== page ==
Millions of pet owners are traveling with dogs in the car every year, but sadly, only a small percentage are taking precautions to keep their dog safe while out on the road.
Because of this, thousands of dogs are killed, injured and lost in car-related accidents with a staggering number of them being preventable tragedies.
Are you making these 4 big mistakes while traveling with your dog in the car?
If you haven’t got a plan to keep your dog safe, healthy and happy while on the road, and you don’t want your pet to become a sad statistic, read on.
Here are the 4 big mistakes you need to avoid when traveling with dogs in the car.
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Mistake #1 – Not Keeping Your Dog Restrained
When traveling with dogs in the car, first and foremost, make sure you and your pet are secure. Safety belts are mandatory for you, but what about Fido?
Yes, you should restrain your dog in the car.
Just like you would put your kid in a car seat, you need to put your dog in either:
- A crate
- A dog car seat
- A harness with dog seat belt lead
This all depends upon the size of your pooch, of course.
An unrestrained pet can be distracting and cause an accident, and an accident can propel your best friend through the windshield.
Do your buddy a solid and get a safe riding situation for them when they are traveling even short distances with you.
Providing a restraint doesn’t have to be an expensive feat.
This is money well spent in comparison to paying vet bills for injuries caused by lack of being buckled up. In a worst case scenario, you’ll be happy you did.
Not Taking Steps To Prevent A Lost Dog Scenario
Not having your dog’s information up to date is a mistake that you’d not soon forget if your pet became lost on a routine stop during your car ride or after an accident.
Before you leave home, make sure your pup’s collar and microchip information is up to date and that they are up to date on their medical treatments and shots as well.
Bring a copy of their medical records with you just in case.
If there will be stops during your car ride, make sure you have a well-fitting harness and a leash for your dog. Unfamiliar surroundings could spook even the most stable dog and they may take off running.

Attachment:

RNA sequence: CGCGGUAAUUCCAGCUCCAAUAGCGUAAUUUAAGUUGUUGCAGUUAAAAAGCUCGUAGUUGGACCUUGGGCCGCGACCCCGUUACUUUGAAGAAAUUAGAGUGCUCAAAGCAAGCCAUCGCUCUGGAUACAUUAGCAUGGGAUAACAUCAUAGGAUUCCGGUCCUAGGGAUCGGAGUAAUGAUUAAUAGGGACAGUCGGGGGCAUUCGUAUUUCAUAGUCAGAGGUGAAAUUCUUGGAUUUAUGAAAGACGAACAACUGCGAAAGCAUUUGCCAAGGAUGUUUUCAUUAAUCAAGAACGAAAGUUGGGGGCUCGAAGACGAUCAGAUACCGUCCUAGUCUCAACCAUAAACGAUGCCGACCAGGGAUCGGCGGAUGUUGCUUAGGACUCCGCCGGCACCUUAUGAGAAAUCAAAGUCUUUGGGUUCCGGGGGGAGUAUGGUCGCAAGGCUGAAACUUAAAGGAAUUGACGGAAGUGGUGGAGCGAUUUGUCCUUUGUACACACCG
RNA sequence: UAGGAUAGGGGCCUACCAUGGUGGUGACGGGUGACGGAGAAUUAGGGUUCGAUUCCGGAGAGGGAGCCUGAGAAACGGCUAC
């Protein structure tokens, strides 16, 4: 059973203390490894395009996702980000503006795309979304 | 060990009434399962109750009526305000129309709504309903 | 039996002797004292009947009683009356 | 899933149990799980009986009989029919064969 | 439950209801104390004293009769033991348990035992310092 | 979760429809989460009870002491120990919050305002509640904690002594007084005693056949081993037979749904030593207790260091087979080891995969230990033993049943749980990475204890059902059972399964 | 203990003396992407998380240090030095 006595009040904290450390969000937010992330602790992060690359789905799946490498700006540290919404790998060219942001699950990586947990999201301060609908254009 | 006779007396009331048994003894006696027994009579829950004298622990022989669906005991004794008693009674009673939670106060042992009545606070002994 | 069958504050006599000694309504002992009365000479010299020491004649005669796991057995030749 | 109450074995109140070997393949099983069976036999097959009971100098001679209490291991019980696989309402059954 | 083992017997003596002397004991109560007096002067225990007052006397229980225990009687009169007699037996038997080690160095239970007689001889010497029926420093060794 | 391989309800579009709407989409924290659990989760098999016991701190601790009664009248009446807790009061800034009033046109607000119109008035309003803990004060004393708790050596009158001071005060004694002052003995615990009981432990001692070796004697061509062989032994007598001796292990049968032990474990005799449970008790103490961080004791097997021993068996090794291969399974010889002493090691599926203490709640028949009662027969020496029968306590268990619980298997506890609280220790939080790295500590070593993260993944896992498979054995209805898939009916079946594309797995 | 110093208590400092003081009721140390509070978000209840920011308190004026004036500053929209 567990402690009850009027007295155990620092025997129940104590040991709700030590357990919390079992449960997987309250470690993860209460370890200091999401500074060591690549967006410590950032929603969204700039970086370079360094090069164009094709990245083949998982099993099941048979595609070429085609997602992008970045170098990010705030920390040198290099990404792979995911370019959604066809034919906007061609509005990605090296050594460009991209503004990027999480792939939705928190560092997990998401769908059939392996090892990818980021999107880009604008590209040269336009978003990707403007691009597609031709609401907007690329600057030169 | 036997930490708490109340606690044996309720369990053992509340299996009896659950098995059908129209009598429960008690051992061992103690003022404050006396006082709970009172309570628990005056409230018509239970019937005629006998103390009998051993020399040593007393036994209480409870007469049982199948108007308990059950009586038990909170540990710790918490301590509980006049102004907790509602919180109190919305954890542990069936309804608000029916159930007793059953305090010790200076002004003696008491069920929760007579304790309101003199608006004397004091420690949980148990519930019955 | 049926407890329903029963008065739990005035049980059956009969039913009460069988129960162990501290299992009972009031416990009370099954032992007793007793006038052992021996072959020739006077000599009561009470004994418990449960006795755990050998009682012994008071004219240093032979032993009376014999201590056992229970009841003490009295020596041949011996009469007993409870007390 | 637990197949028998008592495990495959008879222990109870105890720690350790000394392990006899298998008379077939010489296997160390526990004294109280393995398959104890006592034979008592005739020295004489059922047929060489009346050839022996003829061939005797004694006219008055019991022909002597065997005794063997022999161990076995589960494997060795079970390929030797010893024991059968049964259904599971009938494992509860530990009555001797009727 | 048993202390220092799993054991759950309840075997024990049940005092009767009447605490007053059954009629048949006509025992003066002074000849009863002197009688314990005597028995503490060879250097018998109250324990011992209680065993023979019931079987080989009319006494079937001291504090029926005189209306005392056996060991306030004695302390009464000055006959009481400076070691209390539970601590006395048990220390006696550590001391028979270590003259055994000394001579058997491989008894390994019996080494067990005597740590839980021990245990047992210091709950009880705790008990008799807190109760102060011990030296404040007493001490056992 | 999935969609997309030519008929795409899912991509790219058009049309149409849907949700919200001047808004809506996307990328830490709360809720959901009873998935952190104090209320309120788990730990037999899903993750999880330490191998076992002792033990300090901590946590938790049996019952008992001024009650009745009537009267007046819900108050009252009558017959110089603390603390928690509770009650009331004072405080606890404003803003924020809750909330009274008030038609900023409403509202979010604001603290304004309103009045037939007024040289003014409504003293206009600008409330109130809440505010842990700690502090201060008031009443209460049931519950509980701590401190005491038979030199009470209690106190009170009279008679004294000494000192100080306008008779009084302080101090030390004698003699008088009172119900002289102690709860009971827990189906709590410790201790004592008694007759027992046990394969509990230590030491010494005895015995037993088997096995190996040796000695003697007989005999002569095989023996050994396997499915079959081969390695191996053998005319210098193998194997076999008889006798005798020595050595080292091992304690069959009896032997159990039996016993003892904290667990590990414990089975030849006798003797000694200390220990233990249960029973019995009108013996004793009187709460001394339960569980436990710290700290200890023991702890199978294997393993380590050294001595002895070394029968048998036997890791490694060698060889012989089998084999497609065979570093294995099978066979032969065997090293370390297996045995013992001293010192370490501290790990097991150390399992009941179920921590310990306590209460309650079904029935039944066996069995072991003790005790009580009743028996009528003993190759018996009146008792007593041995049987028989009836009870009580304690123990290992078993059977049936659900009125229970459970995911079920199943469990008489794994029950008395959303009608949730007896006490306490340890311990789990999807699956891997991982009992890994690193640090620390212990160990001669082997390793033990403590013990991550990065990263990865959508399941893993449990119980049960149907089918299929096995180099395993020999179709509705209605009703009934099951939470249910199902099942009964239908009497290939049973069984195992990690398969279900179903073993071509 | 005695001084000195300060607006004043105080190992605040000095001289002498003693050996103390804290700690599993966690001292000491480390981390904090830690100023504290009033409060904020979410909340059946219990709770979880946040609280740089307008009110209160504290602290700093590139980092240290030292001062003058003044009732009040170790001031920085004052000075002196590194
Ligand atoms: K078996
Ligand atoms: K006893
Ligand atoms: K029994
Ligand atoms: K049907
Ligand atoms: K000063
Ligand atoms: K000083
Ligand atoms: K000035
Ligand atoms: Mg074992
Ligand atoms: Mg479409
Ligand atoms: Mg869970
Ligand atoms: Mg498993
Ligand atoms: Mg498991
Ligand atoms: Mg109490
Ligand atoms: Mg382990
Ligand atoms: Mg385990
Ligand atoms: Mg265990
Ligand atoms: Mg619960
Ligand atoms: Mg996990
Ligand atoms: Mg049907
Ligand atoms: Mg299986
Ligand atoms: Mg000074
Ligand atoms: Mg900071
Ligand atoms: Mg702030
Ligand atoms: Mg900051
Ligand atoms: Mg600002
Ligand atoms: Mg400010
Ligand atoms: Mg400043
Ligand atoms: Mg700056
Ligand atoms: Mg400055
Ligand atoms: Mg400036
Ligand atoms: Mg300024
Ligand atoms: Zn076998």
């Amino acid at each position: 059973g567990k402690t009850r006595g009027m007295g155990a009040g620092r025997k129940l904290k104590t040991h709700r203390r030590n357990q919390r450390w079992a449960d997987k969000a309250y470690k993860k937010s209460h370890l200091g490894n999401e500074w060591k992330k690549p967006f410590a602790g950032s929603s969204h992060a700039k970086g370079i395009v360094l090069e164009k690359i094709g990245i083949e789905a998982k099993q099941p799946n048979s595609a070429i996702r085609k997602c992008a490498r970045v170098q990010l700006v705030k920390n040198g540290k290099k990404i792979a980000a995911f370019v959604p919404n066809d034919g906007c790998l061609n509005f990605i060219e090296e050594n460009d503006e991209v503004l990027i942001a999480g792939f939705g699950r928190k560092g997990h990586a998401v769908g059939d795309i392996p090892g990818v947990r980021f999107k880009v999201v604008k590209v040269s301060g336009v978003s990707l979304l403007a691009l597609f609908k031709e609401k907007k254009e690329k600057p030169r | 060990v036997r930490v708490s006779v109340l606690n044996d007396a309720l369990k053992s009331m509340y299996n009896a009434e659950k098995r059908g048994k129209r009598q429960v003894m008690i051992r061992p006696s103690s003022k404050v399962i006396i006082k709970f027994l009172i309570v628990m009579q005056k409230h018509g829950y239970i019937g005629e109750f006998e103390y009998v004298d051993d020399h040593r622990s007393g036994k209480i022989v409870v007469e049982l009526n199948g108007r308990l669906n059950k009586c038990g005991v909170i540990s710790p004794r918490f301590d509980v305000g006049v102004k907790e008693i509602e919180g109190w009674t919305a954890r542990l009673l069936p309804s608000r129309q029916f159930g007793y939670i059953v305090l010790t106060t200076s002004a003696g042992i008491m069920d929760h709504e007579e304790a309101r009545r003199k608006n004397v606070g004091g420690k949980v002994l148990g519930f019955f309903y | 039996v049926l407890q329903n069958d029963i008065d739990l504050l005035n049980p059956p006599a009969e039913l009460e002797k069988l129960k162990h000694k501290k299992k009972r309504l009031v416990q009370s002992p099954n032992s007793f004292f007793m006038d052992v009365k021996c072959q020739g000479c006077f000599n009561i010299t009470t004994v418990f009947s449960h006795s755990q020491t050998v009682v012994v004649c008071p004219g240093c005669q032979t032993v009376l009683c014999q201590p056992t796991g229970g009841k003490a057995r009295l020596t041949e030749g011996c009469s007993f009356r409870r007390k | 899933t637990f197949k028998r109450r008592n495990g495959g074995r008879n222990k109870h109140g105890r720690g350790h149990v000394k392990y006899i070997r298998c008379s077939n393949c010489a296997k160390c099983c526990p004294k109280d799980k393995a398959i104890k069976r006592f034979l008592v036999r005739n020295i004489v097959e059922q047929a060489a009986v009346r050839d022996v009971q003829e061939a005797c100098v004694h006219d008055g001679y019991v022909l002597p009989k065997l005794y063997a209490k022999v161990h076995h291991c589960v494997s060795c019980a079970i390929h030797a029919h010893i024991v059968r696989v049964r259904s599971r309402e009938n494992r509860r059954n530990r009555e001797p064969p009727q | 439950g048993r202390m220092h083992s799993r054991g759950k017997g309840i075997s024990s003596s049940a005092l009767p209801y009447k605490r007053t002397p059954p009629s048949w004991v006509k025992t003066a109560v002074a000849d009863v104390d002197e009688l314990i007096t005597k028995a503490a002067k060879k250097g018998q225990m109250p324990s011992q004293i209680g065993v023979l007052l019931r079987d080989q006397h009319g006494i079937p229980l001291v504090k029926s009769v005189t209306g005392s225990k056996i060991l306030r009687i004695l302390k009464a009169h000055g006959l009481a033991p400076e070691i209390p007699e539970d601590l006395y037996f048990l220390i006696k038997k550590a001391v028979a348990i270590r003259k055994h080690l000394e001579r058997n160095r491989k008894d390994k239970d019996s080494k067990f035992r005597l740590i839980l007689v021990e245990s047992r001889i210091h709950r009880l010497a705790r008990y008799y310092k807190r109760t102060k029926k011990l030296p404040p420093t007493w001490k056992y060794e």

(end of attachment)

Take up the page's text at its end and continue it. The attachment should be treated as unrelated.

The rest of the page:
A good harness will make them feel secure and show everyone that they are your special friend who has a good home, just in case they do get lost.
- Related: 7 Travel Tips For Flying With A Dog So You Don’t Get Turned Away At The Gate
- Related: Hiking With Dogs: 5 Tips + What To Pack Before You Go
- Related: 4 Best Dog Harnesses That Won’t Pull On Your Dog’s Neck
Forgetting To Keep Them Cool
Hot weather is a danger for everyone, but most especially for your pet. Bring along plenty of water when traveling with dogs in the car. A collapsible water bowl like this one is perfect for on-the-go.
Most importantly, never leave your fur baby in the car. Not just for a few minutes, not even in the shade, not even with the windows cracked.
A 70 degree outside temperature can quickly climb to 104 degrees inside a car within 30 minutes and up to 113 degrees within an hour.
Dogs die in hot cars every year and it is a preventable tragedy. Avoid this mistake like the plague!
Being Unprepared For Stops When Traveling With Dogs Long Distances
Be sure to take your pet into consideration of your itinerary for longer car rides or a road trip with dog that requires multiple stops or an overnight stay.
This is especially important to avoid the hot car tragedy.
A good dog carrier purse can help you transport your small dog in style during stops so you can keep him with you instead of the car.
Larger dogs and otherwise will likely need to be tied up on a leash outside of many establishments.
Planning a special stop to give your dog the opportunity to stretch and run around freely will be much appreciated. After all, he needs potty, food and play breaks just as much as you do on longer car rides.
What To Bring When Traveling With Dogs In The Car
Here’s a list of what to bring or keep in the car each time your’e traveling with your dog to help keep him safe, healthy and happy.
- Medical records and medication
- Crate, dog car seat or dog seat belt lead
- Car seat cover or blanket
- Favorite toys
- Harness and leash
- Collar with I.D. tag
- Food and water
- Collapsible water and food bowls
- First aid kit
- Grooming tool
- Old towels
All in all, traveling with dogs in the car can be a much safer experience for both you and your pup with just a little preparation.
Does your dog like riding in the car? Have any other tips for traveling with dogs in the car we missed? Let us know in the comments.
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